What changes are you see happening in the flexible workspace market right now?
I think the biggest change happening right now is how corporates perceive coworking spaces. More and more, you see them looking towards flexible spaces as a solution for their work setting needs. They can have one fixed office in one of our spaces and have several other locations they use in a more conventional coworking sense. That’s a great change for us.
So before, it wasn’t so much the large corporates that typically used coworking spaces, but rather smaller businesses?
Yes. But then we’re talking about the very, very big companies. We have all sorts of member companies now.
Remote working has changed how we perceive the function of the office, as is evident from what you said about larger corporates. What does this mean for coworking spaces?
I think it’s very possible that in the near future, employers will allow their employees to choose where to work. That could be at home or perhaps in a Starbucks or in a coworking center. I think that will be a significant transformation. Employees will get a “workplace budget” that they’ll be able to spend in a way that makes sense for their jobs.
That would be an interesting change indeed. It’s always hard to know for certain what the future holds. What is something you wish had known about today’s flexible office market six months ago?
I do my best to know everything concerning my business. So I also look outside of Belgium. When you compare Belgium to, for example, London, we’re easily ten years behind in regard to coworking. That’s why I try to attend as many coworking conferences as I can. All around the world. That way, I stay on top of what is happening in other places and can at least have an idea of what might come to pass in Belgium.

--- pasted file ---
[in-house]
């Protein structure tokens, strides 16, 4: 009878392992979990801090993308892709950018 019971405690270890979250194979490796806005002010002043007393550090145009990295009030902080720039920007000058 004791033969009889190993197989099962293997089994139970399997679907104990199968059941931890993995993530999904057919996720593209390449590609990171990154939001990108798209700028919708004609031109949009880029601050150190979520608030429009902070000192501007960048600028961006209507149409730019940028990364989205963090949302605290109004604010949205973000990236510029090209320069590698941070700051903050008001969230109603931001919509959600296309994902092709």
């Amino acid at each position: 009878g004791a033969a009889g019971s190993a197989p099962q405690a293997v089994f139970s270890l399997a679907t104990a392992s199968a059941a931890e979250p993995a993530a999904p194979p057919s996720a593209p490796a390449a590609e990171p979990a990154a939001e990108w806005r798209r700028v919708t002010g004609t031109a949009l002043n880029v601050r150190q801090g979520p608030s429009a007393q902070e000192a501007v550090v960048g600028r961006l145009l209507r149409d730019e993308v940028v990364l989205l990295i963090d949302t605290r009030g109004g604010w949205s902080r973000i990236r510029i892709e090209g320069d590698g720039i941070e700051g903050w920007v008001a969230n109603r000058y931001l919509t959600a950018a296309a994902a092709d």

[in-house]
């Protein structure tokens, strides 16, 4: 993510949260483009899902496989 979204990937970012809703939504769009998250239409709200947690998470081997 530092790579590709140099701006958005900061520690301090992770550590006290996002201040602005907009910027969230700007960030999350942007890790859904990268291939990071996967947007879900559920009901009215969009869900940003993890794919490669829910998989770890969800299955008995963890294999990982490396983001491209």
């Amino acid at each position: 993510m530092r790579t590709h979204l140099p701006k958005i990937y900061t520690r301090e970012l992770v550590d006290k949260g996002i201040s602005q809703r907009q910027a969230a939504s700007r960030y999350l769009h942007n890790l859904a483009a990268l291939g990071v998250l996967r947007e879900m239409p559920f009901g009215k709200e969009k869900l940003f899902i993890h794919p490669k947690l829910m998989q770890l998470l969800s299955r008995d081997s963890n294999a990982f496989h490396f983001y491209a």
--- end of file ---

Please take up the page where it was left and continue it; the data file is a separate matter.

That brings us to our last question and one I think we can segway into really well. You mentioned that you go to conferences across the world to see the future of coworking and what things might be like in Belgium in a few years. Do you have any insights into that now?
I was a bit disappointed after my last visit to London. This was about three months ago, and very little had changed after the Pandemic. This might also, in part, be due to Brexit, of course. But very few new things were happening in London. So London wasn’t the place to be to learn anything new, even though it always had been for the past ten years.
So they might be slowly losing their position as the big innovators of coworking?
Yes, I think so. I was in Warsaw to attend a conference before the Pandemic hit, and I was really impressed by the things they were doing. Warsaw isn’t a notably ‘sexy’ city, so it’s not like they had an edge there. Yet their office buildings and coworking centers were very impressive.
Was there anything in particular that stood out to you?
Oh, a lot of things, but that was three years ago. So I implemented everything I learned.
Is there anything else you would like to share about the state of coworking that you haven’t had that opportunity to do yet?
Perhaps one thing, and that is that there’s no competition in coworking. There is enough demand to go around, so we should all see each other as colleagues in a shared field rather than as competitors. I think that’s very important. I try to collaborate with colleagues on the other side of Belgium. My customers can use their meeting rooms twice a month, and their customers can come to us. I think that’s a nice way to work together.
I think those warm words are a great way to conclude our interview. Thank you so much, Christa.
Are you interested in learning more about Officecenter and what they do? Then make sure to visit their website at www.officenter.eu.